Nearly one year ago to the day, I wrote my weekly column on Canadian performance boater Brad Macaulay, who took delivery of his new DCB Performance Boats M35 Widebody XS model powered by twin Mercury Racing 1350 engines in Lake Havasu City, Ariz. (read Truly Inspired: DCB’s New M35 Widebody XS). The owner, who lives in Kelowna, British Columbia, and boats primarily on Shuswap Lake, was ecstatic about his 35-foot catamaran — and 365 days later he’s still madly in love with the boat that was inspired by his fascination with the Koenigsegg One:1 megacar.
This time around, Macaulay, who owned a gorgeous all-blue DCB M31 Widebody before ordering the 35-foot cat, did something newsworthy that grabbed my attention again. (He also was featured for his generosity in my Making Dreams Come True column two and half months before getting his M35.) And no, he isn’t getting a new boat — yet.
Instead, Macaulay and his wife, Cindy, took time out of their vacation to stop by the DCB factory in El Cajon, Calif., and express their appreciation to the team that built both of their boats by buying everyone lunch. While Macaulay admitted that he got a little choked up while addressing the entire DCB crew, which included everyone from the managers, laminators, gelcoaters, fabricators, riggers and the sales team, he said buying everyone some sandwiches and ice cream was the least he could do.
“Between both of my boats I’ve probably put 275 hours or more on them and I owe it all to the team at DCB, which is why I wanted to show my appreciation to everyone involved in building these outstanding machines,” said Macaulay, who also made a point to stop by the Howard Custom Boats facility in Valencia, Calif., to see Gene Willen, the owner of the company that he bought several boats from in the past. “Really I wanted to say thank you to the people who create these boats, not just the guys who are in the public eye like Tony Chiaramonte, Dave Hemmingson, Jeff Johnston, Carlos Lafarga, Paul Miller and others.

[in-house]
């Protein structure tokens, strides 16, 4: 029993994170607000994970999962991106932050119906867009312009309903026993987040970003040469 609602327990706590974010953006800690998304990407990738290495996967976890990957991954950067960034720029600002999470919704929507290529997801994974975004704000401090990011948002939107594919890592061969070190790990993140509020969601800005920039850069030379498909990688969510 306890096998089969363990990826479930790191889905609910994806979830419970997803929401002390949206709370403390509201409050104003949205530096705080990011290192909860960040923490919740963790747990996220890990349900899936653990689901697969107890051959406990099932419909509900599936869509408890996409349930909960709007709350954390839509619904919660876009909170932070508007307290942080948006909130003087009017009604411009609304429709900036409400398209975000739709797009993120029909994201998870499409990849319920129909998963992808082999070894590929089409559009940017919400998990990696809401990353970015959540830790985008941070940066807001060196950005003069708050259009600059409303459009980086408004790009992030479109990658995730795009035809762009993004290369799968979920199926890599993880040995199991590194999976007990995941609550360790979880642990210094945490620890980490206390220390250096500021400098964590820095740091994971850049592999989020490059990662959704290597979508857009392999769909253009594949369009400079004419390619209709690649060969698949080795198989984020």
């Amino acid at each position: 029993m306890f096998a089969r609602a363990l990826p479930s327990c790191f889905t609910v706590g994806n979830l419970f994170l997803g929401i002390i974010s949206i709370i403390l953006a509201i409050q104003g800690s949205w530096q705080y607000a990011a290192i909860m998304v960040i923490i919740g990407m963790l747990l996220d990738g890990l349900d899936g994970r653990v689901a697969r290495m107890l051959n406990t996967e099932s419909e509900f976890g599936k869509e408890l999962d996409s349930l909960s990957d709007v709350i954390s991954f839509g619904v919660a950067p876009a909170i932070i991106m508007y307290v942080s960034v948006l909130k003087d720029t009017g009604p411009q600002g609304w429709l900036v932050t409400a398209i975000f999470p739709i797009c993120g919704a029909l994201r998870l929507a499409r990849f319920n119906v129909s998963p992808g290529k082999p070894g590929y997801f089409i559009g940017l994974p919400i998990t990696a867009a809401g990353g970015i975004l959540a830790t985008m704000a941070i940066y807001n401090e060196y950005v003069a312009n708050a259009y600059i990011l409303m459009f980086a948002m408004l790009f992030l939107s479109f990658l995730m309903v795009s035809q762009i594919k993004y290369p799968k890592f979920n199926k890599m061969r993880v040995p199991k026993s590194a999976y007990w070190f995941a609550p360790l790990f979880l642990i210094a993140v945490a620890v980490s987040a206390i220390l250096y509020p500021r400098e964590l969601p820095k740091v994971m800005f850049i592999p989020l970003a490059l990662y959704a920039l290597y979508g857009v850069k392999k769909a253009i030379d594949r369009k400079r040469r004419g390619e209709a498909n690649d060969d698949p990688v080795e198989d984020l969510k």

“So much effort goes into the quality and safety of a DCB, and most of it goes unrecognized because there’s nothing glamorous about laminating a hull and deck even though it’s arguably the most important part of the build process,” he continued. “I brought everyone together so I could tell them how nice it is to know when I’m running 170 mph on Shuswap Lake that every person who laid a hand on my boat took pride in getting it just right. It really is a team effort.”
Miller—DCB’s general manager—agreed 100 percent and added that it was great to have Macaulay around the shop for a couple of days while the team was swapping out his analog gauges for some 10-inch Simrad multifunction monitors.
“Brad Macaulay is one of a kind—what he did here last week proves it,” Miller said. “He didn’t just buy everyone here lunch, he took the time to bring all of us together and thank everyone for putting the utmost care into his boats. We have a lot of customers like Brad who are extremely passionate about their boats, so it’s nice when they recognize the efforts put forth by our entire crew not just the people they deal with when ordering, designing and taking delivery of their boats.
“Many times the guys who laminate or gelcoat our boats don’t even get to see the finished product on the water, let alone meet the owner of the boat,” he continued. “It was just a nice heartfelt gesture from Brad and that kind of treatment goes a long way here.”